After nearly a one-year hiatus, controversial research on the potentially deadly avian influenza virus will resume, according to plans unveiled by a group of world-renowned scientists, including a University of Wisconsin professor.
UW professor of virology Yoshihiro Kawaoka was one of 40 experts in the field to sign a letter published in the journal Nature and Science Wednesday, lifting the freeze on bird flu studies in place since Jan. 2012.
The research will not occur in the U.S., where the moratorium has not ended yet, but could continue in other countries that have allowed for such research.
According to Kawaoka’s letter, scientists who now have approval to conduct such research in their countries “have a public-health responsibility to resume this important work because the risk exists in nature that an H5N1 virus capable of transmission in mammals may emerge.”
The Centers for Disease Control and Prevention has reported more than 600 human bird flu virus cases from 15 countries since November 2003, and victims in about 60 percent of the cases have died.
After Kawaoka and Dutch virologist Ron Fouchier completed separate studies regarding spread of bird flu virus mutations in ferrets, the disagreement over publishing these findings spurred uproar from the public health community, UW research spokesperson Terry Devitt said.
“It should be noted, there were some significant differences between the work in Holland and the work conducted here,” Devitt said. “The work here was done using different techniques that made the research less worrisome.”
Federal government officials still worry an outbreak of the mutated virus could occur and infect lab workers and the public, Devitt confirmed. He also did not rule out the possibility that information about the potentially deadly bird flu could fall into the wrong hands.
Following that debacle, leading bird flu scientists voluntarily agreed to halt their research in the field in January 2012. Both the studies of Kawaoka and Fouchier were eventually published in May despite the opposition.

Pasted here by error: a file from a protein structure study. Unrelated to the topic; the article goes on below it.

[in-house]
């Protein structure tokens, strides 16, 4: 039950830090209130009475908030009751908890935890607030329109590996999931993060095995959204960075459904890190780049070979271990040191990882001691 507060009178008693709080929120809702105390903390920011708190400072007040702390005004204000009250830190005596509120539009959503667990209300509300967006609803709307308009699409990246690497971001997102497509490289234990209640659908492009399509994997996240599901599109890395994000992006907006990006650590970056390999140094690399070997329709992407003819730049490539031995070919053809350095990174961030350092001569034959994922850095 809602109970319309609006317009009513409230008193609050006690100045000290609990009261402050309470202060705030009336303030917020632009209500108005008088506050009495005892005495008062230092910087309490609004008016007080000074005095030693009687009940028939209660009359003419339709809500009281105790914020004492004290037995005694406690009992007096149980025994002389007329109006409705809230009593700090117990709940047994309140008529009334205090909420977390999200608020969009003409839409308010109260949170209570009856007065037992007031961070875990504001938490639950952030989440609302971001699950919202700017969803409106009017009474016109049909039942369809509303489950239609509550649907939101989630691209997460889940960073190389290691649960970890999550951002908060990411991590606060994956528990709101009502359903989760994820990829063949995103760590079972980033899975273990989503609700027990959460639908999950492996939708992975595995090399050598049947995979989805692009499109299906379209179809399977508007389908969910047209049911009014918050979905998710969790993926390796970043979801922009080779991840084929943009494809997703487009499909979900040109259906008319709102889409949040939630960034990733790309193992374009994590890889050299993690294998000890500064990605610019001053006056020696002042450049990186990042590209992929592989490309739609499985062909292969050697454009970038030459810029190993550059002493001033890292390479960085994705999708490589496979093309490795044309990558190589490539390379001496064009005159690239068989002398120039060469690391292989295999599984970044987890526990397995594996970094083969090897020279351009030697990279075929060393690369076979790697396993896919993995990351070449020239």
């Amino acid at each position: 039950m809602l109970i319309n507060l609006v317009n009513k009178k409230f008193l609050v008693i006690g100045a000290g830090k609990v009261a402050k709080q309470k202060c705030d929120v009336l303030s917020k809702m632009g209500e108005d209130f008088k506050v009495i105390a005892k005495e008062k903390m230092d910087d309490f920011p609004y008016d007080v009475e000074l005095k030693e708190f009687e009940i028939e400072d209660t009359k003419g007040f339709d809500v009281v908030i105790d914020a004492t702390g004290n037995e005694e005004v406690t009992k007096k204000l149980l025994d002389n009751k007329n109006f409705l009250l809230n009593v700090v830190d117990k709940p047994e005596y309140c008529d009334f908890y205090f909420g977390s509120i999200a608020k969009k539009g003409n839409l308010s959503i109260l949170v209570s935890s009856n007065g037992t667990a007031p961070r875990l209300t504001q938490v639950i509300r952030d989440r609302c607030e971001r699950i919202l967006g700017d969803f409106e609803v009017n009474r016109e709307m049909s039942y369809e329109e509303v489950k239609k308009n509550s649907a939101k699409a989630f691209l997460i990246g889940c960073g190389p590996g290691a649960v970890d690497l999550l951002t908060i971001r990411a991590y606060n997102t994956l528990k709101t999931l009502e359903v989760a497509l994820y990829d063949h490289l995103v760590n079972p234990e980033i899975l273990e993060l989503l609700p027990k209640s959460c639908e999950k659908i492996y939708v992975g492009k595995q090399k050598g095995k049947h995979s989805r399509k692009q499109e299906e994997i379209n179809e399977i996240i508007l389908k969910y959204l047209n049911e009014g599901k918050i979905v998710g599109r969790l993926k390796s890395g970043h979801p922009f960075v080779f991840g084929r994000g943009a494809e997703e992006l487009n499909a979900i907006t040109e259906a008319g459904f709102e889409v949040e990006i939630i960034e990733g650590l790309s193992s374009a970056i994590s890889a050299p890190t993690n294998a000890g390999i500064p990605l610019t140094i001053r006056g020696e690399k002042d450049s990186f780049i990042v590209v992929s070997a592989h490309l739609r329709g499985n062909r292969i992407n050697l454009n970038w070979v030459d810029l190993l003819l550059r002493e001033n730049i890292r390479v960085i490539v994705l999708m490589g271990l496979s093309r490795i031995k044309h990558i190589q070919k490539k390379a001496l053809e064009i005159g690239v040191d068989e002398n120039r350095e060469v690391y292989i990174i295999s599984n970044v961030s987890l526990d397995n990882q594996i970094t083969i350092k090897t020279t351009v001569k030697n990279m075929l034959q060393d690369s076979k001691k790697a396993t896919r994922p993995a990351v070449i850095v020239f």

Devitt said the primary concerns restricting the U.S. from continuing bird flu research are the types of laboratories where that work is done. He said the research must conform to strict safety and security guidelines of the federal government, and the National Institute of Health has yet to make an assessment of these conditions.
The sequence of bio-safety levels for laboratories ascends on a scale of danger from one through four, and the work done at UW is BSL-3-Agriculture plus. However, Devitt noted the research at the Institute for Influenza Virus Research at UW’s University Research Park has met all previous guidelines and restrictions.
“The previous work here was conducted at a facility in our research park and has been conducted there safely and securely for years,” he said.
Devitt said the need for continued research on the bird flu is critical because flu viruses are constantly evolving, mutating and adapting to new hosts.
He added these studies will help scientists understand which mutations will assist their ability to conduct surveillance of flu and devise counter measures.
“The consensus in the community of biologists and of flu workers is that eventually the circulating H5N1 viruses are going to evolve to become threats to human health,” Devitt said.